Wednesday, August 22, 2012

DRAINING THE MUD HOLE & OSPREY SURPRISE

click on pictures to enlarge
I immediately knew I messed up when I walked out onto the porch and pulled the front door shut.  I turned around and this is what I saw.  Shade got outside around me somehow.  I wanted to go to the lake alone today as it was the boring part of the lake for a dog.  It would be useless to try and get her back into the house.  "Get in the truck Shade!"
She's laying there worrying I'll try to get her back in the house.  I won't.
I haven't been on the mud hole for a couple days and I was shocked to see the lowered water level.  I did a lake report this morning and discovered the water level dropped almost two feet.  Its only the end of August and early for TVA to start lowering operations.  Two pilgrims drowned in Douglas Lake last week so maybe the lake was drawn down to find their bodies.  The exposed clay above is under water during the summer months.
It looks like the beautiful disguise the lake had adorned itself with for summer is being discarded to expose its true face - the face of ugliness covered with red mud.  Disgusting!
We chugged down the shorelines glassing the water with binoculars trying to find fishing boats.  Three hours past and not a boat could be found.   We were on the afternoon shift so anglers were probably waiting for late afternoon to get on the water.  It would be cooler and the sun would be off the water.
Peanut butter sandwich time and there isn't a grassy area on any beach to park the boat.  Already there's nothing but rock and mud.  I swear that if there was a water ditch leading from this mud hole to a real lake, all the fish would pack their bags and migrate out of here.


I noticed a lone feather.  I wonder what it used to be attached to.  How about a green heron?
An osprey barreled out of a tall tree down the shoreline and came straight toward the boat.  I shoved the entire peanut butter sandwich in my mouth and grabbed the camera.  This is usually how it goes with the camera.  I'm always doing something else when the photo op appears.  I just had time to pop the lens cap off and lift the thing to my face and find the osprey in the view finder.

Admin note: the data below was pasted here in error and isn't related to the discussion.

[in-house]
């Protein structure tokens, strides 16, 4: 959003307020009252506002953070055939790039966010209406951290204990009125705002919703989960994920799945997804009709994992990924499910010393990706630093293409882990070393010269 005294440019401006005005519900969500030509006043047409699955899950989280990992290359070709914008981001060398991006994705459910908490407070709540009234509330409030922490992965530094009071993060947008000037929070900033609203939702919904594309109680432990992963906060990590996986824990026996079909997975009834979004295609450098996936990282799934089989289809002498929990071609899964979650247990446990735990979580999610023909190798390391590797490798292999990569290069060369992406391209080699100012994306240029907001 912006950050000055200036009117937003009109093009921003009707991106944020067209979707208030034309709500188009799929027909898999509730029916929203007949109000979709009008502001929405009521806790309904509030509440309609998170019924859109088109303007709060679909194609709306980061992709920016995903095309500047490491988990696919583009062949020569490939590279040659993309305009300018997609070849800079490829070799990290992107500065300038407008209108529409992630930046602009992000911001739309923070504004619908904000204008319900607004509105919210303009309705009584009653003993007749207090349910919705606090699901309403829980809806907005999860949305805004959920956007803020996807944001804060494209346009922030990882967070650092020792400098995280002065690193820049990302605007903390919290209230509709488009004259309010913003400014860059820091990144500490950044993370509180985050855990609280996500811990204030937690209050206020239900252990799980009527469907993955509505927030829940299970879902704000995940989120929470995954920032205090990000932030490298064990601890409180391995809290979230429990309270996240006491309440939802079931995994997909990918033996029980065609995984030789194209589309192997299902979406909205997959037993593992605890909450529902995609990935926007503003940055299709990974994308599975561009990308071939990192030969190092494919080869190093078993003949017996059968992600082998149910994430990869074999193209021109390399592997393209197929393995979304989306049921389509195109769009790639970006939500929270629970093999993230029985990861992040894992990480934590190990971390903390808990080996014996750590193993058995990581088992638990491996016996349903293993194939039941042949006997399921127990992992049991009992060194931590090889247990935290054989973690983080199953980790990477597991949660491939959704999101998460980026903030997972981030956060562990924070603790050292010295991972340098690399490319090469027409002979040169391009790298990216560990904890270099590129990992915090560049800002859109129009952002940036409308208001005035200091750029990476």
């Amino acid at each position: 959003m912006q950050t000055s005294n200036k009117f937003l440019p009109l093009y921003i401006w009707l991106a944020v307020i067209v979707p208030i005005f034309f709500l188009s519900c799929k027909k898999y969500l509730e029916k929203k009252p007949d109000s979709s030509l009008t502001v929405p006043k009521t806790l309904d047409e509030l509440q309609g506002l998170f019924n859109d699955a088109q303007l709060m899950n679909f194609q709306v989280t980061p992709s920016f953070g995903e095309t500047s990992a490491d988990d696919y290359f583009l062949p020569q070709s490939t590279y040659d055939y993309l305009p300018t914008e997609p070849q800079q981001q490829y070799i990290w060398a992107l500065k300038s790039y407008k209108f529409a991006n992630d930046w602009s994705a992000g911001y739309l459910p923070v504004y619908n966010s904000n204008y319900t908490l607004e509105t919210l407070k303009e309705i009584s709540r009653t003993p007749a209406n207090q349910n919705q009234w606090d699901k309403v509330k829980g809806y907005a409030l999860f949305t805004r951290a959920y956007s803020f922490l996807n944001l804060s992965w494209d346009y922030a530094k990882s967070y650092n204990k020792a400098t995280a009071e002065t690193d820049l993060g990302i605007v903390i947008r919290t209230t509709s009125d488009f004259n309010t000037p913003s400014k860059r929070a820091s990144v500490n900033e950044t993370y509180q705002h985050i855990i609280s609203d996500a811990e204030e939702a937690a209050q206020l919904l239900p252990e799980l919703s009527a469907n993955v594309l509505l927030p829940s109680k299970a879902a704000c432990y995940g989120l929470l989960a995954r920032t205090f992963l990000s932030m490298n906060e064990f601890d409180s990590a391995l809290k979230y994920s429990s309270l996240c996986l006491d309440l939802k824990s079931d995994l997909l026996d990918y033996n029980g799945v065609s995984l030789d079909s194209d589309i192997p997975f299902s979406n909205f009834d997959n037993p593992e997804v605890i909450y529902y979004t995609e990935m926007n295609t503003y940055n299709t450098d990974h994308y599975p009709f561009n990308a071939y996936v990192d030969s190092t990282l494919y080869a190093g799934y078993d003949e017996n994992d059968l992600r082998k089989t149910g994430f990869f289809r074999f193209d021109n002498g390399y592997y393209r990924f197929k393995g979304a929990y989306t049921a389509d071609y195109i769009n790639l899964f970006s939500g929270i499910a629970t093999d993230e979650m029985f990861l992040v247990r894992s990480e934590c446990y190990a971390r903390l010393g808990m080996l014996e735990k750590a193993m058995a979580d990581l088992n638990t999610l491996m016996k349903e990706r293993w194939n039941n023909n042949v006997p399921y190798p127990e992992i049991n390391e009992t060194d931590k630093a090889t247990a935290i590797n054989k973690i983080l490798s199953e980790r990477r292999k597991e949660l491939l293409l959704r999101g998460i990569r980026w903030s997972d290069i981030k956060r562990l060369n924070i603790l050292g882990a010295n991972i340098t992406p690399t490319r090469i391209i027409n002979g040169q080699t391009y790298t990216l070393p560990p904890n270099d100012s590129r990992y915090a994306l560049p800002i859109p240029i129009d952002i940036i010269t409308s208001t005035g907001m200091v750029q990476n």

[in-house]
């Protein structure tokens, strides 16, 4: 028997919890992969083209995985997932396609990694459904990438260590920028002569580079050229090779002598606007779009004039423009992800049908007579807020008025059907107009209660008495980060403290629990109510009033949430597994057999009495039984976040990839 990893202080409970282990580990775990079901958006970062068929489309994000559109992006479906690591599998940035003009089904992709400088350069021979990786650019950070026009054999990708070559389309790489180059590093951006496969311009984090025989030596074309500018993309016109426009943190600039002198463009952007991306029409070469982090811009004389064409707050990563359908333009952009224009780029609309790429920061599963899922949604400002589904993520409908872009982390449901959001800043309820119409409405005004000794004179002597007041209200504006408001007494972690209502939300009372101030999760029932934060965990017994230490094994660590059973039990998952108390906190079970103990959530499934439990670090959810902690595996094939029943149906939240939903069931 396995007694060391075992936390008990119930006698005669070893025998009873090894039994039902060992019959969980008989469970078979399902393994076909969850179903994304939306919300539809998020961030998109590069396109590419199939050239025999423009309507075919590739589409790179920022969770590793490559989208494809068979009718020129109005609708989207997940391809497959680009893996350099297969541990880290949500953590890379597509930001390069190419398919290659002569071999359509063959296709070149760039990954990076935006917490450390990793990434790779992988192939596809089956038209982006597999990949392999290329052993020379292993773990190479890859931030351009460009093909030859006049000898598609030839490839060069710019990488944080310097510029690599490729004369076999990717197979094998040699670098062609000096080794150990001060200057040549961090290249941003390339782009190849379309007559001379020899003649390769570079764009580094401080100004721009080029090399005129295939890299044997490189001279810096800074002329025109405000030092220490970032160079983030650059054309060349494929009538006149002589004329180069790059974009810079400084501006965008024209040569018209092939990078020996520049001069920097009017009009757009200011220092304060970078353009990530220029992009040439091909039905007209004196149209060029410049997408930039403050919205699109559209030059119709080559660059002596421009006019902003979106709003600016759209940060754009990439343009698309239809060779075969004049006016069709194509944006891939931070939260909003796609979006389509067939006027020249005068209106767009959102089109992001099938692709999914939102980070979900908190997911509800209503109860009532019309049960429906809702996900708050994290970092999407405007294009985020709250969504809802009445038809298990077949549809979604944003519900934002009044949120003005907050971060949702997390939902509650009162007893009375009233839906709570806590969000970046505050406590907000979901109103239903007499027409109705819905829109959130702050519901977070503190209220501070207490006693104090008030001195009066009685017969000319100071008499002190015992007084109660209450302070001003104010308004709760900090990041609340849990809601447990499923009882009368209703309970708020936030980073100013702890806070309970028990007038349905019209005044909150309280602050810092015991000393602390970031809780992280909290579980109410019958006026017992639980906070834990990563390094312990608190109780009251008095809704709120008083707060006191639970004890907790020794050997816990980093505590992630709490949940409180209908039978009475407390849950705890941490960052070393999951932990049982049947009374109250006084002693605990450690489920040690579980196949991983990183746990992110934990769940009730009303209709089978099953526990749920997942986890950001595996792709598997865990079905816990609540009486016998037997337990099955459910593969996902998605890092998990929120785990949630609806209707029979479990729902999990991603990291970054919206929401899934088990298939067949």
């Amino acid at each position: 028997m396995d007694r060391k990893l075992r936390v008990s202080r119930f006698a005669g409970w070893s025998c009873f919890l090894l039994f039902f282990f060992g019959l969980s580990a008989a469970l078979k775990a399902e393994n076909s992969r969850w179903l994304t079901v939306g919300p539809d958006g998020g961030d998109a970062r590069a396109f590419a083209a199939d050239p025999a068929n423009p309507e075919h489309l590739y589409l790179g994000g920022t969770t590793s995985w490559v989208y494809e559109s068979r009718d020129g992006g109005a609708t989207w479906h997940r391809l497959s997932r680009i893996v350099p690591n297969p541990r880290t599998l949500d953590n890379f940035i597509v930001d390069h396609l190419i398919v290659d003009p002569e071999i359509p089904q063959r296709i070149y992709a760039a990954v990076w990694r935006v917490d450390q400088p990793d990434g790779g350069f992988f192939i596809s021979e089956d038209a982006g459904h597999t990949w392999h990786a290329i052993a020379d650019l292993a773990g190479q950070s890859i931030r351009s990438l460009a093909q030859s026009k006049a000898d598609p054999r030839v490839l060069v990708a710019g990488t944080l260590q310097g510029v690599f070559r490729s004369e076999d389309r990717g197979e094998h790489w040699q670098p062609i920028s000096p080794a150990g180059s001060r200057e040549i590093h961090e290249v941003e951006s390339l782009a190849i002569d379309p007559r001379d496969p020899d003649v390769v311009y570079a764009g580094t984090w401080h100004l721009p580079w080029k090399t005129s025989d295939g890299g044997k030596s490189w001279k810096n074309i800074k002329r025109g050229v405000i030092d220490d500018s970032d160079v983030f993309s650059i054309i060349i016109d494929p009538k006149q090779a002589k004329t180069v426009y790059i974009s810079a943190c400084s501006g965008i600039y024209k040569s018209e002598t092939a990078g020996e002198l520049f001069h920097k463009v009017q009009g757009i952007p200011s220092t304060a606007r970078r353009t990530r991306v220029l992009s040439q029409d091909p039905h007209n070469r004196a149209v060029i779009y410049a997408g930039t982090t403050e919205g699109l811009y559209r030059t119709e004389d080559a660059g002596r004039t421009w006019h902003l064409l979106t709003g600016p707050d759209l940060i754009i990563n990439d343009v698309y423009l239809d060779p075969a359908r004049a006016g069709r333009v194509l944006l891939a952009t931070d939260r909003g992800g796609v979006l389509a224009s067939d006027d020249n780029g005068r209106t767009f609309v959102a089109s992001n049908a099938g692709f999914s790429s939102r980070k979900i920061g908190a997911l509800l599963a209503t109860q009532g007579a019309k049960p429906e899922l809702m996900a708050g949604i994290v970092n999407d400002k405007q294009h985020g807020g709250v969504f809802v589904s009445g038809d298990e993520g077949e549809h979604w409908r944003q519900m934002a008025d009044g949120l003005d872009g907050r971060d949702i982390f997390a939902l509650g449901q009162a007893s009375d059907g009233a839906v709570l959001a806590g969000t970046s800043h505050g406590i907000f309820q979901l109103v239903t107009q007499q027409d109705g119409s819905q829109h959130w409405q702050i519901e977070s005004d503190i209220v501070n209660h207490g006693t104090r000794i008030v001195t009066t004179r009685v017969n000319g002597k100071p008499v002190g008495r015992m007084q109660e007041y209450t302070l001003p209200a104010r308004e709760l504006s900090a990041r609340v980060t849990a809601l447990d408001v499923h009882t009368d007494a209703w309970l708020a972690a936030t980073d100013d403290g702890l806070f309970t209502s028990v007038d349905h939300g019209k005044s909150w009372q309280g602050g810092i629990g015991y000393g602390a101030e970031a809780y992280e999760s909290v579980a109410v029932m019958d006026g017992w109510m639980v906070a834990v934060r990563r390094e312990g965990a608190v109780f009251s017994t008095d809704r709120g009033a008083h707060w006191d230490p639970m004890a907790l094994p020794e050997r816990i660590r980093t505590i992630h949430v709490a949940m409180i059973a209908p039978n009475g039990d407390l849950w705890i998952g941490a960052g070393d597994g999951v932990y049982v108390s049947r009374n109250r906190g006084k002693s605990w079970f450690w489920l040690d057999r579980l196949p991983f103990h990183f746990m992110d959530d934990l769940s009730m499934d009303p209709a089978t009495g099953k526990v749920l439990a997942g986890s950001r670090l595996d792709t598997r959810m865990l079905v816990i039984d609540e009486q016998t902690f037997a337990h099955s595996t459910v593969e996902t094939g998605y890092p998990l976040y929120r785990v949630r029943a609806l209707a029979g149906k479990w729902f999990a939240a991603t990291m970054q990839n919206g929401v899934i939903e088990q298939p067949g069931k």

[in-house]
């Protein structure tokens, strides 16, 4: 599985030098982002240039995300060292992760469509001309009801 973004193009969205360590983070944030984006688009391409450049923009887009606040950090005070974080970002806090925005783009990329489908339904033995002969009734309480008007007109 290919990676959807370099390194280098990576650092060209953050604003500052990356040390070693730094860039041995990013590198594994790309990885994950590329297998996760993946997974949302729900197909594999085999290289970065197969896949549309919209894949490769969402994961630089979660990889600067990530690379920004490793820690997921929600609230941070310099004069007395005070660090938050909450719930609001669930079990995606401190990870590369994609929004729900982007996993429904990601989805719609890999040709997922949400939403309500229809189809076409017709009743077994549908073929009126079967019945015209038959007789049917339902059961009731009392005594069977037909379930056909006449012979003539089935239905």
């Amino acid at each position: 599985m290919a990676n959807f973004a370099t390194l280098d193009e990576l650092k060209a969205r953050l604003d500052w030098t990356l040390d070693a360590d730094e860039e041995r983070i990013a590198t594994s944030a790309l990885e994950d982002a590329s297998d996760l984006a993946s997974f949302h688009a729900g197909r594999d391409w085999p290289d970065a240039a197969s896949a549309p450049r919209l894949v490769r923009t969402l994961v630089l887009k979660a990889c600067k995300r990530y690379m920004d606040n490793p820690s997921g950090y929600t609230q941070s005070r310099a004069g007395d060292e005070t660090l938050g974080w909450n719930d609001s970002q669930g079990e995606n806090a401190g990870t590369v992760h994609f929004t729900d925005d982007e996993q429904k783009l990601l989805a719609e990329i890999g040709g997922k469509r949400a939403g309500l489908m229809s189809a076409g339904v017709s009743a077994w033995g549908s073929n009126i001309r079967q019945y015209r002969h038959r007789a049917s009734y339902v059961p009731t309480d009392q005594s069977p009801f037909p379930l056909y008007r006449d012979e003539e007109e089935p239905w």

Got him.  He had a fish.  I didn't notice at the time but, he's been eating on the fish.  Another osprey suddenly appeared from out of nowhere.  

 I must have disturbed them when I pulled in.  One flew down the shoreline in the same direction we were going.  The other headed across the lake.  As we drove past a cliff side lined with tall trees - the osprey flew out and moved further down the coast and landed in a tall, open tree.  If he only will stay put until I can get into decent range!  He did stay and I got the following pictures.



















He has really worked over that fish he has.  I must have disturbed dinner back in the cove.






















The boat was drifting past and I wasn't in position to get his take off.  I took a final shot of him as he was preparing to lift off. 
That osprey was impressive to watch.  I do have the best job in the world for my life style.
The ospreys were the only birds on this end of the lake.  Even the great blue herons were off somewhere else.  The human element is simply too prevalent for them.  This end of the lake is human habitat.  A shame.

We drove along the shoreline and found two more fishermen.  A half hour later the boat grated over a huge rock and a sickening sound was apparent.  I got the engine stopped before the prop could be badly damaged.  What a ridiculous situation.  Damn mud hole!  A look over the gunnels showed the rock ledge below:

We were only at idle speed or this little fiasco could have been a lot worse.  I go over this water daily and didn't give it a second thought.  I guess I better get my mind thinking winter water levels a lot earlier than I expected.
I put the boat in reverse and applied some power.  The engine could not dislodge the boat from the flat rock.  I jumped out onto the rock and pushed the rear of the boat around toward the edge of the ledge.  Back into the boat and fired up the engine and put it in reverse again.  The big boat slowly backed off the rock.  Whew!  This lake is nuts!

Above:  The rock ledge can be see under the engine.  I'm so happy I wasn't going 40 miles per hours when the boat hit this rock.  I marked the menace on the GPS.


One prop blade was slightly tweaked but I fixed it when I went home so no harm done.  

The osprey made my day though.  Beautiful!

Not much happened today in the wildlife category so I'll end this entry here.  I am going back up to  John Sevier Lake later in the week with the canoe so stay tuned in.  Hope you liked the osprey.